One of the few places on earth that has not been influenced by the so-called human development is Netarhat. It has remained unchanged in spite of the rapid changes that have affected humankind over the past few decades. As a kid I had toured lots of places (one of which was Netarhat), but now when I visit the same places a few decades later, I usually find them totally changed. I had expected the same when I decided to take my kids to Netarhat, but I was pleasantly surprised to see it unspoilt by the ravages of change. Netarhat is a beautiful hill station in Chhotanagpur plateau in Jharkhand. This small hill station in Latehar district is called the “Queen of Chhotanagpur.”
It is indeed a place right out of the past; amidst dense forests of pine, cypress, sal, mahua and palash. We started off at noon from Ranchi, the capital of Jharkhand. The distance is 144 kms from Ranchi, and it takes approximately 3 hrs to reach Netarhat. After stopping for tea midway, we reached Netarhat at about 5pm.
The hills began just after crossing the North Koel River; the dense forest along the stretch of the hilly road assured us that nature is not totally destroyed yet. It is the same for most of Jharkhand, where people dare not tread into the jungles due to Maoist threats. It is for this reason that nature has not fallen prey in the hands of land mafias and constructors. Jharkhand’s green cover soothes the eyes once a person enters the state.
As we reached Netarhat Dak Bungalow; I was thrilled to see it so well maintained after all these years. It is a heritage site which has retained its ambience and surroundings over the years. The spacious rooms and delicious food are a treat for the tourists.
We got up in the dark and went to Hotel Prabhat Vihar for a splendid view of the sun- blooming like a flower in all its glory. The chirping of birds added to the beauty of the morning. As the sky turned from red to blue we returned to the Dak-bungalow for a quick breakfast; before taking a tour of the quaint hill station. We first visited the Netarhat Vidyalaya, spread over 780 acres. Established in 1954, the school has a record of producing toppers and has a list of illustrious alumni. It is a boarding school, and is one of the few modern gurukuls left in India.
We went to the Netarhat dam whose crystal clear lake acts as a mirror of its surroundings. The calm and soothing water reflects the greenery, creating mesmerizing scenery.
Our next stop was Koel view point from where nature lovers can have their fill of the exquisite view of the silver ribbon of Koel River from the hill top. The glade is surrounded by pine and cedar forests whose silence is broken by the chirping of crickets or the occasional song of a bird.
The pear gardens were interesting to see as the locals gathered pears on a safety net, made by humans holding a net on four sides while a person climbed the tree to shake off the ripened pears.
We decided to proceed to Betla National Park and return back to Netarhat the next day. On reaching Betla national park; I was a bit disappointed. The place had entirely changed and had become a congested tourist spot. The last time I had visited the place as a little girl, we stayed atop a real tree house which was inside the national park, with little or no human habitation around. The stay at the tree house had been one of my most memorable ones, as we heard tigers roaring during the night and saw deer grazing underneath the tree house throughout the day. Now that very tree house has been burnt down and re-built into a concrete tree house, standing amidst busy hotels and noisy restaurants.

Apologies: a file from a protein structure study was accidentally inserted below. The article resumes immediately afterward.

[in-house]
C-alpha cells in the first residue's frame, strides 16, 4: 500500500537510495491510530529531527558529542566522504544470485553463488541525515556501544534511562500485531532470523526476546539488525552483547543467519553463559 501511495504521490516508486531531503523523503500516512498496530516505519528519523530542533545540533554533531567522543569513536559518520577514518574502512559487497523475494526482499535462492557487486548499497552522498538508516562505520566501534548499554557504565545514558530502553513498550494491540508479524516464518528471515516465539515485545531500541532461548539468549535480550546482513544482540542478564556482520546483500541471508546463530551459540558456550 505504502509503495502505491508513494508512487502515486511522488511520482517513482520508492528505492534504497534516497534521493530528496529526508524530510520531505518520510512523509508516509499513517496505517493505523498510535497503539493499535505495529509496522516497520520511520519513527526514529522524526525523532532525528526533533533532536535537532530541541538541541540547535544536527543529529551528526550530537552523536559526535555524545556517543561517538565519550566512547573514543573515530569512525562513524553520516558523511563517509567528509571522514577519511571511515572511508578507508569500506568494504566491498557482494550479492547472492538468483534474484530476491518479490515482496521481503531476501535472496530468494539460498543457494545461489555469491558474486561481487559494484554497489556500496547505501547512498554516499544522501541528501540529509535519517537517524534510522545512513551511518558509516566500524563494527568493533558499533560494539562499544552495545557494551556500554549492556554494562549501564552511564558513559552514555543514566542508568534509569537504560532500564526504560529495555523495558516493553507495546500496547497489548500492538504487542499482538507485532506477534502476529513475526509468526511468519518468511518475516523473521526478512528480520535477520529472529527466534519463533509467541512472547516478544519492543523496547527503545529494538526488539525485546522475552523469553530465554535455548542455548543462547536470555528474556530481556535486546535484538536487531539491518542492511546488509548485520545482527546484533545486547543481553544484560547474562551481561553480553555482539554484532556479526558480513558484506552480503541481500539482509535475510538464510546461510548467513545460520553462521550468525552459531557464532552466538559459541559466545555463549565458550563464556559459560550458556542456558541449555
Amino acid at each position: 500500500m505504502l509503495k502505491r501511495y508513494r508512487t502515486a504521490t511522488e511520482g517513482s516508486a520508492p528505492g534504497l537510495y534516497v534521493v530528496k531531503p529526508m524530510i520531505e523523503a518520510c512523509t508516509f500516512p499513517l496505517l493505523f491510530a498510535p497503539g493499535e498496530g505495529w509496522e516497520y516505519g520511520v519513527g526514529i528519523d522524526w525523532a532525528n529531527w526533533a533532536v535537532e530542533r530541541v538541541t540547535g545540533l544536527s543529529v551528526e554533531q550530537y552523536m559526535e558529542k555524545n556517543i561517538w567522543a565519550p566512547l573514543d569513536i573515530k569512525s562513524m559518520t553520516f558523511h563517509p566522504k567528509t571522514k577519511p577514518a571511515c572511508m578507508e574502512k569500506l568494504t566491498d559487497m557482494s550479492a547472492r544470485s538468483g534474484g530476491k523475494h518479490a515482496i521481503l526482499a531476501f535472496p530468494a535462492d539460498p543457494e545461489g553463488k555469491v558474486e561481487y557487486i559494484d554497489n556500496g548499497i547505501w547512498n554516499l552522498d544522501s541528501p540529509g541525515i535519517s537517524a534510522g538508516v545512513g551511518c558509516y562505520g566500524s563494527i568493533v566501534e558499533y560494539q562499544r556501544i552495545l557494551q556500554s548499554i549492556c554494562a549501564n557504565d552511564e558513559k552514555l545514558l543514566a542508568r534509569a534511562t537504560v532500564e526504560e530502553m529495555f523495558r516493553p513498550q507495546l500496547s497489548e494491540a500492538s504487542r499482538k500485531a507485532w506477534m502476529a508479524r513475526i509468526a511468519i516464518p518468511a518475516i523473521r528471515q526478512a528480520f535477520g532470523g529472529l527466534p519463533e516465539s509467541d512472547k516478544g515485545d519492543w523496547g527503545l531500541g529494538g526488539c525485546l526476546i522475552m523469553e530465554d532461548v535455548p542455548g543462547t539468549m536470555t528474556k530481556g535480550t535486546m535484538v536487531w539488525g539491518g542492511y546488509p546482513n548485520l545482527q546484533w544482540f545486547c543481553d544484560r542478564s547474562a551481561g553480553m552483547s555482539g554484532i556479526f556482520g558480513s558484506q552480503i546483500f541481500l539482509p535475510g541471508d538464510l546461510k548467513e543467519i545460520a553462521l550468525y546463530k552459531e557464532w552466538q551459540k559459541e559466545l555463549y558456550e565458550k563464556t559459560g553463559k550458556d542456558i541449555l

We availed a jeep with a guide to visit the park. The park is home to a variety of animals like panthers, sloth bears, elephants, wolf, jackal, hyena, gaur, chital, langurs, neelgai etc. along with a wide variety of birds. We spotted some bison, chital and wild boar in the jungle. However, we saw most of the chital near the entrance as they are provided food there; people took selfies with Chitals at the background.
After touring the national park we visited the Betla fort built by Chero kings in the 16th century. The fort is almost in ruins and is situated deep within the Betla national park. We stayed at Betla tourist lodge for the night.
Early next morning we drove towards Suga Band – a picnic spot for the locals. River Koel flowed with its crystal clear water among long stretches of rocks with amazing designs in them. The pristine beauty of the landscape is a feast for eyes.
Our next stop was Lodh falls, which is the highest waterfall in Jharkhand. The road to the falls is through the forest and is a pleasant one .The 143 meters waterfall drops in several tires over the river Burha, nestled in the dense woods of Jharkhand.
On reaching Netarhat in the afternoon we went to Magnolia Point for viewing sunset. The story of Magnolia point was interesting. A British girl named Magnolia fell in love with a local boy. As the relationship was disapproved by her parents, she decided to end her life by jumping into the gorge along with her horse. The sunset point is well maintained with seating arrangements and sculptures of the lovers. We witnessed a beautiful sunset; as the sun painted the sky red, orange and pink. The sun seemed to hide behind the mighty mountains telling people that it was time to bid goodbye for the day.
We returned to Ranchi the next day descending down the winding road, running through the dense forest; inhaling the fresh cool mountain breeze. Happy that there are still places like Netarhat- where we can still enjoy the beauty of unspoilt nature.